ADVERTISEMENT
See Inside August 2010

Robot Test Drive

Your Web-enabled mechanical stunt double is ready

It may look like a floor lamp mounted on a vacuum cleaner, but Anybots, Inc.’s new “QB” is actually the latest in surrogate robotics. It is designed to serve as your eyes, ears and voice when you can’t be there in person. Even better, it rolls around on two wheels like The Jetsons’ Rosie and can be navigated remotely via the Web and a Wi-Fi connection.

Anybots formally unveiled the robot on May 18 and plans to start selling QBs this fall, at a hefty $15,000. A five-megapixel video camera serves as one eye, while a laser pointer fills the other spot. A speaker on the crown of a QB’s head gives it a mouthpiece, a touch-screen monitor on its forehead enables software maintenance and other input, and a ring of protective rubber around its head makes it look a bit like Olivia Newton-John circa 1981.

Anybots believes its technology will appeal to a new generation of workers who expect to be in contact at all times and in all places. To see how this might work in practice, Scientific American test-drove (from our editorial offices in New York City) a QB located at Anybots’s facility (in Mountain View, Calif.).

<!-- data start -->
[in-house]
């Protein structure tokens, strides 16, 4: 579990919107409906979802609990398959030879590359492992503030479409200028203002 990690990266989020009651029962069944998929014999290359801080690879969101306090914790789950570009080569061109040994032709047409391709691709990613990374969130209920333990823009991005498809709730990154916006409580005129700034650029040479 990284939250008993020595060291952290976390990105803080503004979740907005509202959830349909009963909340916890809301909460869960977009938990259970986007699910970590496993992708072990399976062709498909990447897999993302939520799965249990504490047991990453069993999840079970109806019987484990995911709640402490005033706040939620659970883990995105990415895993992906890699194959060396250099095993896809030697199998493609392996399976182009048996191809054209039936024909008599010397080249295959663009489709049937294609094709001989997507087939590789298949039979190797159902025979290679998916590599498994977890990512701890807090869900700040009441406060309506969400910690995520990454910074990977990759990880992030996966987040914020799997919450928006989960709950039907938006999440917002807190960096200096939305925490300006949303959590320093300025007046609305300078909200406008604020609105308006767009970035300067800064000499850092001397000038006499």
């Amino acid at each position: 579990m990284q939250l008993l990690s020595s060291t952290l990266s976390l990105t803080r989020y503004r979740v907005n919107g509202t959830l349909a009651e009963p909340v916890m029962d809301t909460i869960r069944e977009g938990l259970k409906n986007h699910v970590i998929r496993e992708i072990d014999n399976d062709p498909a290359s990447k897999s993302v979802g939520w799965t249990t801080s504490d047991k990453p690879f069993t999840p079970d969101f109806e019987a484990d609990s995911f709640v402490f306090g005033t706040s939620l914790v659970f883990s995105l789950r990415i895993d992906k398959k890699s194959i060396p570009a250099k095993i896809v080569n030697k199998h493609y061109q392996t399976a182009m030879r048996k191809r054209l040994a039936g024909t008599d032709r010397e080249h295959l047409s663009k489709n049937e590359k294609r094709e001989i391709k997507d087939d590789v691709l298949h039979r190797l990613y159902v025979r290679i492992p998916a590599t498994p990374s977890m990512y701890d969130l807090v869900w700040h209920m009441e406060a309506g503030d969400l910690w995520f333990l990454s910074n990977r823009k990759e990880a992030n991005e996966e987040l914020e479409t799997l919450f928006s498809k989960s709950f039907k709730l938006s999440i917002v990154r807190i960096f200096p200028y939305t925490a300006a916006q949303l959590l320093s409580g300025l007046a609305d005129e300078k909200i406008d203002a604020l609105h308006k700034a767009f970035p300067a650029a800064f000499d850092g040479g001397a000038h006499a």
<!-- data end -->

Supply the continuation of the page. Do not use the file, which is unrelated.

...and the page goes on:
Once our robot “woke up” and connected to Anybots’s local Wi-Fi network, we used the arrow keys on our keyboard to navigate the QB across the lobby. The QB features a built-in LIDAR (light detection and ranging) system for collision avoidance and has a camera located on the bottom of its “chin” that points down at its wheels so you can see whether you are about to drive over a lower obstacle (such as someon's foot).

We drove the QB around, asked another model for directions and performed a laser-tag handshake with Anybots CEO Trevor Blackwell. By the time we were ready to leave, we felt confident enough to drive our QB back to the Anybots lobby and out the front door. Just past the building's threshold, we learned a valuable lesson in surrogate navigation: never drive outside the range of your Wi-Fi network. A dropped connection means no cameras and no control over the robot, which was especially unfortunate in our case because we were approaching a ramp heading down to the parking lot. Thankfully, Anybots's human workers were around to avert disaster.

Rights & Permissions
Share this Article:

Comments

You must sign in or register as a ScientificAmerican.com member to submit a comment.
Scientific American Dinosaurs

Get Total Access to our Digital Anthology

1,200 Articles

Order Now - Just $39! >

X

Email this Article

X